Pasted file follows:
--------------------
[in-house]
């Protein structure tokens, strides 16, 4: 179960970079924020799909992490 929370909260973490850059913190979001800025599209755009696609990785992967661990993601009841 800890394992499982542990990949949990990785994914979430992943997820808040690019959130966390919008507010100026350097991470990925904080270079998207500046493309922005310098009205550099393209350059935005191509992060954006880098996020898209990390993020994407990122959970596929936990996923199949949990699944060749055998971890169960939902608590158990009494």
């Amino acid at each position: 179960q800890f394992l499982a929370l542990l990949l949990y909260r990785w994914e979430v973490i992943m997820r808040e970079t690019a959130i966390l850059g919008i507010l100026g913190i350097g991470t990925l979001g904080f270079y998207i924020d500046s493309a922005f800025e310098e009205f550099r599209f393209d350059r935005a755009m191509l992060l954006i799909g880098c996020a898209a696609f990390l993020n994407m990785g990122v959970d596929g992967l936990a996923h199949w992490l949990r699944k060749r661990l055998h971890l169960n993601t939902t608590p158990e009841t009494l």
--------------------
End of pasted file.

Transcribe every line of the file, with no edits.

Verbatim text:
[in-house]
């Protein structure tokens, strides 16, 4: 179960970079924020799909992490 929370909260973490850059913190979001800025599209755009696609990785992967661990993601009841 800890394992499982542990990949949990990785994914979430992943997820808040690019959130966390919008507010100026350097991470990925904080270079998207500046493309922005310098009205550099393209350059935005191509992060954006880098996020898209990390993020994407990122959970596929936990996923199949949990699944060749055998971890169960939902608590158990009494």
């Amino acid at each position: 179960q800890f394992l499982a929370l542990l990949l949990y909260r990785w994914e979430v973490i992943m997820r808040e970079t690019a959130i966390l850059g919008i507010l100026g913190i350097g991470t990925l979001g904080f270079y998207i924020d500046s493309a922005f800025e310098e009205f550099r599209f393209d350059r935005a755009m191509l992060l954006i799909g880098c996020a898209a696609f990390l993020n994407m990785g990122v959970d596929g992967l936990a996923h199949w992490l949990r699944k060749r661990l055998h971890l169960n993601t939902t608590p158990e009841t009494l």